Dictionaries and Lexicons

By Maeve Maddox

Both dictionaries and lexicons are collections of words. Both words derive from Latin and Greek words meaning “to speak” or “to say.”

dictionary: A book dealing with the individual words of a language (or certain specified classes of them), so as to set forth their orthography, pronunciation, signification, and use, their synonyms, derivation, and history, or at least some of these facts

lexicon: A word-book or dictionary; chiefly applied to a dictionary of Greek, Hebrew, Syriac, or Arabic.

The word dictionary entered English before lexicon. Thomas Elyot first used the word in the title of his Latin-English dictionary in 1538. Earlier English writers all the way back to Old English times compiled collections of words, but under different labels.

Dictionaries are of two kinds. One kind pairs words in two languages. This was the first kind. The oldest known are Sumerian-Akkadian word lists on cuneiform tablets. In England, the Anglo-Saxon scholar Aelfric (c. 955-1012) compiled a Latin-English vocabulary grouped under topics such as plants and animals. The first English-English dictionary in alphabetical order was compiled in 1604 by Robert Cawdrey, an English school teacher. In 1755 Samuel Johnson completed A Dictionary of the English Language. His was the most extensive and reliable English dictionary until the achievement of the Oxford English Dictionary in the 19th century.

Although originally applied to dictionaries of Greek, Hebrew, Syriac, or Arabic, the word lexicon is now used in the sense of “vocabulary proper to some sphere of activity” or simply as an elegant variation on the word dictionary. Lexicon is the word of choice when it comes to collections of words related to supernatural matters, for example: The Harry Potter Lexicon, and The Twilight Lexicon.

Words related to lexicon are
lexicographer: A writer or compiler of a dictionary.
lexical: pertaining to words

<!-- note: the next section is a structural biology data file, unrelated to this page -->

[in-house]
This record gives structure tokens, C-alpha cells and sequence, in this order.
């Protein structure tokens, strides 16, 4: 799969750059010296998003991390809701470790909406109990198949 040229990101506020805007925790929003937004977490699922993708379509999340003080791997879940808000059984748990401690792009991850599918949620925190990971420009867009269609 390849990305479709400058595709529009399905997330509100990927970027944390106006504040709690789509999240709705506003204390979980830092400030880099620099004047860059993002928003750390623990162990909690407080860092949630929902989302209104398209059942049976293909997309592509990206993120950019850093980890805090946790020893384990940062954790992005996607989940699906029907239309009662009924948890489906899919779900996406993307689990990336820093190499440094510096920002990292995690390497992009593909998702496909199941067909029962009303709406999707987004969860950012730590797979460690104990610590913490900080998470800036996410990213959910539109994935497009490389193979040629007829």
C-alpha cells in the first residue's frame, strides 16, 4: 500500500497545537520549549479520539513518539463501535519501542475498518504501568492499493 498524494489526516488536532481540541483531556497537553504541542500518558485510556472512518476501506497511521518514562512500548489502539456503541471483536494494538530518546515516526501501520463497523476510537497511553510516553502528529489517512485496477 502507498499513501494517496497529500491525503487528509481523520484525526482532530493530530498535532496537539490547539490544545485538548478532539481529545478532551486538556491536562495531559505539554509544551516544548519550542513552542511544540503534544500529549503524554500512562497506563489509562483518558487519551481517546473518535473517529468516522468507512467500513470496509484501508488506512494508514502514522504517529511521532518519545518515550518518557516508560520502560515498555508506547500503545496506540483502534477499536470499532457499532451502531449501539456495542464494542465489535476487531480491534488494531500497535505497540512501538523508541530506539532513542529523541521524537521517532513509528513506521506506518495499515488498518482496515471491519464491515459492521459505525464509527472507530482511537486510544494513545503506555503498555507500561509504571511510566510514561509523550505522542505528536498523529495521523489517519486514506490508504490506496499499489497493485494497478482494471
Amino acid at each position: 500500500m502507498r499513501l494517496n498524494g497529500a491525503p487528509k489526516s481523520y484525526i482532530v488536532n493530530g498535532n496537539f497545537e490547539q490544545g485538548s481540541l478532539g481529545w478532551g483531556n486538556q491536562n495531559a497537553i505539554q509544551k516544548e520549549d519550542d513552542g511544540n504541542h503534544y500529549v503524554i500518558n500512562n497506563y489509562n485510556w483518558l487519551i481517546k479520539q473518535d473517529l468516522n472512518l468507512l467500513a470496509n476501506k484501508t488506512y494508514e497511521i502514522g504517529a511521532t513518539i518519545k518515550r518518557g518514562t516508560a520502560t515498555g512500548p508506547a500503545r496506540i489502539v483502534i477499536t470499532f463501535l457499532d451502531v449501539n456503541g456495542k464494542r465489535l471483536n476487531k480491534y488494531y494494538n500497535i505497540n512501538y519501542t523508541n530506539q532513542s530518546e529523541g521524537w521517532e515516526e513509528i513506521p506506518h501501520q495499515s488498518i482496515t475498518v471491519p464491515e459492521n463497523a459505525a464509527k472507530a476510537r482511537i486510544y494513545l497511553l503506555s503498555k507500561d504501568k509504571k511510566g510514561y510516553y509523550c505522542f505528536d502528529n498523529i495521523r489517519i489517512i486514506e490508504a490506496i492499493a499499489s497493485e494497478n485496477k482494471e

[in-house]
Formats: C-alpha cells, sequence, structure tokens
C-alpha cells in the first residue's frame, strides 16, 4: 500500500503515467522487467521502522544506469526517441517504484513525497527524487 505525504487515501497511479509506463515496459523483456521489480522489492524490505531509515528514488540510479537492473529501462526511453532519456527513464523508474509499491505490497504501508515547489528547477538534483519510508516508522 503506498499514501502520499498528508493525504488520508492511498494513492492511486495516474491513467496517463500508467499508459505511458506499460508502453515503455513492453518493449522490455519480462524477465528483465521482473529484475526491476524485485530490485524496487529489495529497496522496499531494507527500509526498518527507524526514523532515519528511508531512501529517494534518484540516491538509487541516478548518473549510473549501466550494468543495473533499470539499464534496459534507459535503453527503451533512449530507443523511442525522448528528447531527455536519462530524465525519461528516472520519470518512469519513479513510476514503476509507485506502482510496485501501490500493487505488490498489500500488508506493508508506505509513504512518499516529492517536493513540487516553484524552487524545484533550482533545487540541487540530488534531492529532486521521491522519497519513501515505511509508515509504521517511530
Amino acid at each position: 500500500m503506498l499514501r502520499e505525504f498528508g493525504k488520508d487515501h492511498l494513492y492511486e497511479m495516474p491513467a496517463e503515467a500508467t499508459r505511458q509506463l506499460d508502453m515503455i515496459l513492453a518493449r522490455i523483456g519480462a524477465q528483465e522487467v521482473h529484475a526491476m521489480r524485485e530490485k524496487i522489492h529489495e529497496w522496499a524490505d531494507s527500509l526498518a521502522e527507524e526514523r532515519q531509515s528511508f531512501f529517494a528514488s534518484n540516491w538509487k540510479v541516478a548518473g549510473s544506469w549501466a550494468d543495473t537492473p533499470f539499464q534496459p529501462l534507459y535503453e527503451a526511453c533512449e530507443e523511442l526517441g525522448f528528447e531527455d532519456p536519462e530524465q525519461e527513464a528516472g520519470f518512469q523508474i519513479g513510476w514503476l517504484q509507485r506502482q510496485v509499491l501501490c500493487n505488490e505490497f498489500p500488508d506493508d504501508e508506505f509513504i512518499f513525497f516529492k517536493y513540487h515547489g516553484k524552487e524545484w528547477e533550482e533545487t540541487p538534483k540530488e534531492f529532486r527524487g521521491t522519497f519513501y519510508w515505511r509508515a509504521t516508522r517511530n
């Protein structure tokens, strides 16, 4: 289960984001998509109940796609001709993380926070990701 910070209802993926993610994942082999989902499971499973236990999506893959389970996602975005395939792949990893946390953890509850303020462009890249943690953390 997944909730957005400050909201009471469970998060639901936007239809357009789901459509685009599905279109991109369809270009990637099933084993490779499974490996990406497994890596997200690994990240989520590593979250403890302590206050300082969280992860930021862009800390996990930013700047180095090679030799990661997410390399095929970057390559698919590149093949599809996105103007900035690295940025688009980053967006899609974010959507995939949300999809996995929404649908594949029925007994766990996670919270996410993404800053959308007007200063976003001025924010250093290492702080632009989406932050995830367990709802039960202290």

lexeme:  A word-like grammatical form intermediate between morpheme and utterance, often identical with a word occurrence; a word in the most abstract sense, as a meaningful form without an assigned grammatical role; an item of vocabulary.
lexis: the total word-stock of a language; diction or wording as opposed to other elements of verbal expression such as grammar.

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6 Responses to “Dictionaries and Lexicons”

  • Deborah H

    Maeve—do you have a favorite dictionary?

  • Ryan

    I’ve always felt dictionary referred more to a book collection of words and lexicon the entire vocabulary of a language. Take a word like “spyware.” It has been in our lexicon for a decade, but not yet in our dictionaries.

    Merriam-Webster’s definition:
    2 a : the vocabulary of a language, an individual speaker or group of speakers, or a subject b : the total stock of morphemes in a langua

  • Maeve

    @Deborah H
    I use more than one dictionary.

    My favorite is the OED. I subscribe to the online editions of it and the Merriam-Webster Unabridged. Usually their entries are very similar.

    For etymologies I like the Online Etymology Dictionary. It’s easy to access and they seem to take their information from the OED.

    For idioms and expressions I often consult Brewer’s Dictionary of Phrase and Fable.

  • Julie

    My favorite word related to “lexicon” is one I coined to describe myself. I am an avid “lexiphile!”

  • Maeve

    @Julie,
    Cool word.

    I’m one too. But we mustn’t let our love of words lead us to be lexiphanic: using ostentatiously recondite words
    🙂

  • Julie

    @Maeve,
    Only when we want to! ;-D

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